Why traditional PLM ranking is dead. PLM ranking 2.0

Why traditional PLM ranking is dead. PLM ranking 2.0

Recent Forrester Wave report open a discussion in the industry about comparison between PLM vendors. I published m thoughts few weeks ago – What I’ve learned about PLM leaders from Forrester Wave.

Few other publications came later speaking about how much assessment done by Forrester is reflecting the reality of PLM systems and vendors comparison and what does it mean for manufacturing companies doing benchmarks of PLM vendors during their purchasing decision process.

Check Engineering.com publication Which PLM Solutions are Best? Forrester Names PTC, Dassault and Aras, But Misses the Point – good example of discussions Forrester Wave report created.

However, my attention was caught by Joe Barkai article – Ranking PLM vendors. Here is my favorite passage:

The Forrester Wave report shows very little functional differentiation between the top 4 contenders: Aras, Dassault Systèmes, PTC, and Siemens. Indeed, unless the PLM buyer focuses on key areas in which only some of the vendors support fully (e.g. supplier management or digital twin), software features do not offer much differentiation anymore. PLM buyers buy more than software; they buy a shared vision, a clear product roadmap, domain expertise, and a long-term commitment to those. A PLM company trying to compete based on features and functions alone will not go very far (which is why Autodesk, also evaluated in this report, has such a long way to catch up to even establish the prerequisite baseline).

I’m in partial agreement with Joe. I’ve seen many established large manufacturing companies navigating their decisions into safe waters completely based on long term commitments. But these decisions are becoming more problematic, since manufacturing companies are afraid to stuck in the past and follow legacy PLM approach. This is one of the reasons why Aras became very much popular and got traction among large companies as a potential alternative to Teamcenter and others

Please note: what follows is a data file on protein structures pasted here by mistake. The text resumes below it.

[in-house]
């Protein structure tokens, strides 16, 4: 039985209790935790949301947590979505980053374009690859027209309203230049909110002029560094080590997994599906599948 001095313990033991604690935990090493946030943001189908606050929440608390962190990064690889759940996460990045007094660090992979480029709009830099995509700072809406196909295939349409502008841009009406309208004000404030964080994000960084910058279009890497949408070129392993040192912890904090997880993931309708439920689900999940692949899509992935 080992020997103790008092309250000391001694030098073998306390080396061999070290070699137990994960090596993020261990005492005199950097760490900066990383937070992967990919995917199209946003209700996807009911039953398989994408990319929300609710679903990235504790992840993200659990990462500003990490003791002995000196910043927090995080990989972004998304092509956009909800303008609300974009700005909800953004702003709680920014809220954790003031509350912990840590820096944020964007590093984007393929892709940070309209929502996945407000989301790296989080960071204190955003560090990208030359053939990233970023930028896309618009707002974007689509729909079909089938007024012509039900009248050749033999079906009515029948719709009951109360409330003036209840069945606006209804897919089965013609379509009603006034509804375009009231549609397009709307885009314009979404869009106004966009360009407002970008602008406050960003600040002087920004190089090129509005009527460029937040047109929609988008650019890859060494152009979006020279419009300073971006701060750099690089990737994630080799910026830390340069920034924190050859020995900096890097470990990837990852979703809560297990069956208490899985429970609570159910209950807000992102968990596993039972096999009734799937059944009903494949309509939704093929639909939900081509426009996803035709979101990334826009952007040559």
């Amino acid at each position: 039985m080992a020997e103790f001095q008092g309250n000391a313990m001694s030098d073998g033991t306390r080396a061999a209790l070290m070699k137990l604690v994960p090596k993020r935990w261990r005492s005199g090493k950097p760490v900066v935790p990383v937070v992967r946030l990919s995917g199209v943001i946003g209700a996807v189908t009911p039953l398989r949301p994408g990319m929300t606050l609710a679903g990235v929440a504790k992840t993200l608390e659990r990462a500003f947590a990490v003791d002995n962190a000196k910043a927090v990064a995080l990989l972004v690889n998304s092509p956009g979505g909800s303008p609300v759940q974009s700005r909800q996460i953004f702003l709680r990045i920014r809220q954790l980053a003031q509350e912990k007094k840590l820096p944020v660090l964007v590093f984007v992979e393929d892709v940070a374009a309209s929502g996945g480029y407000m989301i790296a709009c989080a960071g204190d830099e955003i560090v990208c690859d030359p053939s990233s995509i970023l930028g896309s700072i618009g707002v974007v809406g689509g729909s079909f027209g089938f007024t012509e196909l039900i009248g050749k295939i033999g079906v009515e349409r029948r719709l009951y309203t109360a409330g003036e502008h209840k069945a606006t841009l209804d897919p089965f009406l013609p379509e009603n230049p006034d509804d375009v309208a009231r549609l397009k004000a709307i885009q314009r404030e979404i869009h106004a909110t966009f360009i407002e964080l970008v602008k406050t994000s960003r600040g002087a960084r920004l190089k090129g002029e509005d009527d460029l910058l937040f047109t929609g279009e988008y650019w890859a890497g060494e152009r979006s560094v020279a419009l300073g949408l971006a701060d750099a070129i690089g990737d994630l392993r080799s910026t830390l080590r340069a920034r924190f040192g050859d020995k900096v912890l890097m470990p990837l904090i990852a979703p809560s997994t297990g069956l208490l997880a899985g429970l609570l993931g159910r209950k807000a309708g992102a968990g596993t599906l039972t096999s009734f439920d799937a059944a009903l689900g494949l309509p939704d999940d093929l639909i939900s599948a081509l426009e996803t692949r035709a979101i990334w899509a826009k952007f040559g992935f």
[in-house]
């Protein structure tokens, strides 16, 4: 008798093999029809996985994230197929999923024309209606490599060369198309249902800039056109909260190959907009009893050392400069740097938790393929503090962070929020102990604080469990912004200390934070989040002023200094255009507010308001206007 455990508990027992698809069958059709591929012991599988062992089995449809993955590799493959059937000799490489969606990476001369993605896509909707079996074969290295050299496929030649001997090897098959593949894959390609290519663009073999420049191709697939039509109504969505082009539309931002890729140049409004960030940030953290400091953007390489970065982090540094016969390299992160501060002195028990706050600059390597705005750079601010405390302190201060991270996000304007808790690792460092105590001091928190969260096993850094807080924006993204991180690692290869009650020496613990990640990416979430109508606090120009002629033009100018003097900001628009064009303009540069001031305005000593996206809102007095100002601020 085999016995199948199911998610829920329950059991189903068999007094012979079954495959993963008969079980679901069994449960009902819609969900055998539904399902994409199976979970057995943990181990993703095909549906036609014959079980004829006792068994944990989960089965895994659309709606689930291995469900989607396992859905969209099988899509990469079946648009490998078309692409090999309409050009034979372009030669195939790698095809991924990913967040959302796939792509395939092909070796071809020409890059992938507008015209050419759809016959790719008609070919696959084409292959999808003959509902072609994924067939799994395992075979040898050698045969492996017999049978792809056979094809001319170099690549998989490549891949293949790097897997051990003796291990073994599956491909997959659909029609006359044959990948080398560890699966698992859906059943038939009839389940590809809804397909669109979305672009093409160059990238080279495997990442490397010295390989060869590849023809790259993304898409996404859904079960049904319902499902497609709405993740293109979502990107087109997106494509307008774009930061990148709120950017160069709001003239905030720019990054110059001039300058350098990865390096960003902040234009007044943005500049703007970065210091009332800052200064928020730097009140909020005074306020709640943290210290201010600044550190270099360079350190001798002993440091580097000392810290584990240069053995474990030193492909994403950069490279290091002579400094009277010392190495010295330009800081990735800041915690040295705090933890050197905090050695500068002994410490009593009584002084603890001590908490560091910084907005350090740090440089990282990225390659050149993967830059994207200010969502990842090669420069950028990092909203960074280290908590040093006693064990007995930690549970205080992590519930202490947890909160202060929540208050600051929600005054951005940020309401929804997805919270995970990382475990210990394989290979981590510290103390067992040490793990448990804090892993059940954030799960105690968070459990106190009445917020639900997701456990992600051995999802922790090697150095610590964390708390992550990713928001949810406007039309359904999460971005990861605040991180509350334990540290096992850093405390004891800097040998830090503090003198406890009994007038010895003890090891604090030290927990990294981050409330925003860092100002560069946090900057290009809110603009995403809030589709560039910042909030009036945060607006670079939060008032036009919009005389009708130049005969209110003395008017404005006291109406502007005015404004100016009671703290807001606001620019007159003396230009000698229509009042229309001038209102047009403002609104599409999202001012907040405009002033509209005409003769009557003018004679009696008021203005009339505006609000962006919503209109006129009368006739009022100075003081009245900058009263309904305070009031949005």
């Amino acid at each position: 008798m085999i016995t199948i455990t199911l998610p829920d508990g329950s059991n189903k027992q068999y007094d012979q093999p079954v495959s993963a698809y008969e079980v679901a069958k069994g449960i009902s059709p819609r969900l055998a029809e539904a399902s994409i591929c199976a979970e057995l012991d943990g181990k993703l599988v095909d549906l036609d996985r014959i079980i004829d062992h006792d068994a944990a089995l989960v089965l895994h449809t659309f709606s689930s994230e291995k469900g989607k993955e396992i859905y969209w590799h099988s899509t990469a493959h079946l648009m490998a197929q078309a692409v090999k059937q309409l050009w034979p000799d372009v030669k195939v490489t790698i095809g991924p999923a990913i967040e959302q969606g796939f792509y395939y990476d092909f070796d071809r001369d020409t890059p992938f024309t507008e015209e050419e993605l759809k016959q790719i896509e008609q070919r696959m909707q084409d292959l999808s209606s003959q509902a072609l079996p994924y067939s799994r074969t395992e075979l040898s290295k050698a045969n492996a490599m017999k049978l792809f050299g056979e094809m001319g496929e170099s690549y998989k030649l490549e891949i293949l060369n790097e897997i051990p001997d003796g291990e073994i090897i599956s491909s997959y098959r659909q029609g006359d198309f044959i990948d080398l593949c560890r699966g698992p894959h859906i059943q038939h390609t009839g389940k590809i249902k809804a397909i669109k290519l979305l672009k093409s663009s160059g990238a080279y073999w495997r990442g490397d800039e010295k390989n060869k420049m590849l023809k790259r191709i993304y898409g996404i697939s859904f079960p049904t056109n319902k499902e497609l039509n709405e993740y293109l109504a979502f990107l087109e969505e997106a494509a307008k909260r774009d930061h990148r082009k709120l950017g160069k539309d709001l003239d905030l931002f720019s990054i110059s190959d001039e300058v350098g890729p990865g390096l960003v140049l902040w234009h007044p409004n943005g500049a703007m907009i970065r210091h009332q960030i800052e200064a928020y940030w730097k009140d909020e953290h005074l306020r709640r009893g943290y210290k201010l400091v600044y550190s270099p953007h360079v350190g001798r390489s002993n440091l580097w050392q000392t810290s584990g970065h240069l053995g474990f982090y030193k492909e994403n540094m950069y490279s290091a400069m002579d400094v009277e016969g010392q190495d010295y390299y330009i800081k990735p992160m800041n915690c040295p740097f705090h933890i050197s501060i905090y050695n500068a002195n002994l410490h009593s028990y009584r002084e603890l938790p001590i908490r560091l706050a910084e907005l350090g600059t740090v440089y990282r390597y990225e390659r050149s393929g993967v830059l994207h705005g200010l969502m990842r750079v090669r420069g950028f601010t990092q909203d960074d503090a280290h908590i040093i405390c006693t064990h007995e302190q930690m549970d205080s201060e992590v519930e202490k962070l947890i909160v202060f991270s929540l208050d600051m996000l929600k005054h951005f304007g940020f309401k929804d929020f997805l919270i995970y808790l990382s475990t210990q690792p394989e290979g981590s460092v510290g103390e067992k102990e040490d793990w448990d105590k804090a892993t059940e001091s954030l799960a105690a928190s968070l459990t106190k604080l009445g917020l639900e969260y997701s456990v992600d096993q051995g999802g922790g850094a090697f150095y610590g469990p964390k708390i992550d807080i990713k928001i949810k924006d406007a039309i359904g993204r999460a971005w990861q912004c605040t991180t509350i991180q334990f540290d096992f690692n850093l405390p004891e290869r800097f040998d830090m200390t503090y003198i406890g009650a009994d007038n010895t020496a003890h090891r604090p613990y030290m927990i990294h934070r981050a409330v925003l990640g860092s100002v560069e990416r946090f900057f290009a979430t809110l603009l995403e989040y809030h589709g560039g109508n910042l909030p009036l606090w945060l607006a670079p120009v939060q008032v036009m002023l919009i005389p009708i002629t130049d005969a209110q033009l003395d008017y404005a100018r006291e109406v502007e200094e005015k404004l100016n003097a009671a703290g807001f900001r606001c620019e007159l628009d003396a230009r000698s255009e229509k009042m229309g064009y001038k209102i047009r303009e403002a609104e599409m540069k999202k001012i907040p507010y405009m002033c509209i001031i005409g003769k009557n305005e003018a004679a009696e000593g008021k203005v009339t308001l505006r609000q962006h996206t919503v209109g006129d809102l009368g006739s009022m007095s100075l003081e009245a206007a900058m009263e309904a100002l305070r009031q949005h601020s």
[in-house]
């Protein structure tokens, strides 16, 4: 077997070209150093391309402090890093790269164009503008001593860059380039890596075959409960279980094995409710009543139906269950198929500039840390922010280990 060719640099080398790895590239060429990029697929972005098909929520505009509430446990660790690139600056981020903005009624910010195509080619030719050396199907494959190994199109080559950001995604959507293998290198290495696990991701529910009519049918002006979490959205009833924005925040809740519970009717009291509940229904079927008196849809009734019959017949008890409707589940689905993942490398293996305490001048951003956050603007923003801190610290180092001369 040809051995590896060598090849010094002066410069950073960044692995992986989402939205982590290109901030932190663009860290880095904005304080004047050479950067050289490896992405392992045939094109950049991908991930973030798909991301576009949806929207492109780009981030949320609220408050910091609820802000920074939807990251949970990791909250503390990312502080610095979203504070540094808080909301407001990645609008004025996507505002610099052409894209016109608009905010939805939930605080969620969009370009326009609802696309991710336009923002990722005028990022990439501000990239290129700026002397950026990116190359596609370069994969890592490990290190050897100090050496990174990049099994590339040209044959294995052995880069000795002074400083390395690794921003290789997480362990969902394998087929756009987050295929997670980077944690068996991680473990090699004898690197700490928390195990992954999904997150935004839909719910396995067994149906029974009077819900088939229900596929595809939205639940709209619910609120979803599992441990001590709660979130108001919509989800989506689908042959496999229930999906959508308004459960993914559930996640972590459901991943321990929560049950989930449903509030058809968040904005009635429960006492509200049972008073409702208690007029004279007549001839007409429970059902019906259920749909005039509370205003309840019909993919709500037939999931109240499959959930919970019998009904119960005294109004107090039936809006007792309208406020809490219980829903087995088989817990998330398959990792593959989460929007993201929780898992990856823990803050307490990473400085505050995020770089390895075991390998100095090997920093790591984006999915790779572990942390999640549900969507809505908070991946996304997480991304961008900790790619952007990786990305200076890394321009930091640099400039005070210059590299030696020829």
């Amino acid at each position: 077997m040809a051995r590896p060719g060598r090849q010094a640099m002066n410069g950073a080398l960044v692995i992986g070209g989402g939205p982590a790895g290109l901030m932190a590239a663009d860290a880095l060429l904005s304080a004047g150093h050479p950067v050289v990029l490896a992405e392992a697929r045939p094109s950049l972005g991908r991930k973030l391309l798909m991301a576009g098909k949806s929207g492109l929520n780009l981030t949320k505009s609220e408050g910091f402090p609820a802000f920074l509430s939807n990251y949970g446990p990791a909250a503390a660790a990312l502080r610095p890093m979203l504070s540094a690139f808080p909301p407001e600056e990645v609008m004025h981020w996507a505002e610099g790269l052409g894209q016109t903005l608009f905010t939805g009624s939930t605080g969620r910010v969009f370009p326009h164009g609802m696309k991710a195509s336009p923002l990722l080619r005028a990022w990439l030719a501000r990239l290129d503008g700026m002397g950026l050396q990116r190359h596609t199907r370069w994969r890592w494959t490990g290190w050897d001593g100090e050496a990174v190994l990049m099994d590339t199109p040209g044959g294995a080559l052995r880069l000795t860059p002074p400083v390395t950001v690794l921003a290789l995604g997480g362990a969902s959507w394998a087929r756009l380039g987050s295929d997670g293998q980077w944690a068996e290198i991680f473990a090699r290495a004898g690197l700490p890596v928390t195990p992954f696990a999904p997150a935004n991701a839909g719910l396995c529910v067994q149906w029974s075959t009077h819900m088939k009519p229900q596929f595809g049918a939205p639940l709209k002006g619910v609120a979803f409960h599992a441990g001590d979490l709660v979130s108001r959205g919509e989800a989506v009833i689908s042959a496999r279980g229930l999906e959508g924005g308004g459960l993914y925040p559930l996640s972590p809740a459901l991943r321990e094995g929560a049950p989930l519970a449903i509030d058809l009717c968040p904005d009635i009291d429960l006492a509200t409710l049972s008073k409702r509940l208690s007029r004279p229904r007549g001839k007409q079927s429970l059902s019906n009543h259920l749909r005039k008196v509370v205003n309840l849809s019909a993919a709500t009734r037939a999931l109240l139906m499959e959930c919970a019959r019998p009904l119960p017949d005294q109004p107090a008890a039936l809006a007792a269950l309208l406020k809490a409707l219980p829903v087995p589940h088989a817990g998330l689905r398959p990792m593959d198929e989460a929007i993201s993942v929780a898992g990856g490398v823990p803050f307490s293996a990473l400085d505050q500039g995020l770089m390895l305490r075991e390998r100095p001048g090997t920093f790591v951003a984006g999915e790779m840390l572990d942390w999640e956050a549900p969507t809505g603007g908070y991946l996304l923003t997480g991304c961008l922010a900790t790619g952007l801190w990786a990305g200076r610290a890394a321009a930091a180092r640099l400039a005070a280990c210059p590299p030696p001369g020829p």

Think about car comparison. Long time established criteria are gone. Who cares about horse power and some basic car functionality these days? Very few people. However, high tech features are very popular as well as some other parameters.

It made me think, that the time come to introduce PLM Ranking 2.0. It will be a new set of criteria. Long term commitment and sustainability are still important. But new factors must come into a play. It will allow to provide more balanced comparison without giant checklist to compare hundreds of basic functions. At the same time, it will show the ability to vendors to solve new business problems in engineering and manufacturing organizations. Most of these problems are pushed to consulting and service organizations these days.

What is my conclusion?  Manufacturing companies need to have a better way to compare PLM infrastructure and made a decision about PLM and other technological vendors to work with. In last few years, I’ve seen examples of how people bough their car based on the compatibility to their mobile phone. I know, it is an extreme example, but it is a way to think about new realities of benchmarking. How to come with a new set of criterias helping IT and engineering software managers to make a right purchasing decision.  The question is on the table with few answers. Just my thoughts…

Best, Oleg

Want to learn more about PLM? Check out my new PLM Book website.

Disclaimer: I’m co-founder and CEO of OpenBOM developing cloud based bill of materials and inventory management tool for manufacturing companies, hardware startups and supply chain. My opinion can be unintentionally biased.


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  • Hi Oleg,

    I agree with your assessment about functional comparisons. When they are differences they can be “papered over” with services or other third-party software. In our work with industrial clients technical fit is only one of many criteria that we use to assess who best meets the needs of that client. This is one of many topics that we cover in great detail in our PLM Certificate training classes.

    Stan Przybylinski
    Vice President
    CIMdata, Inc.

  • beyondplm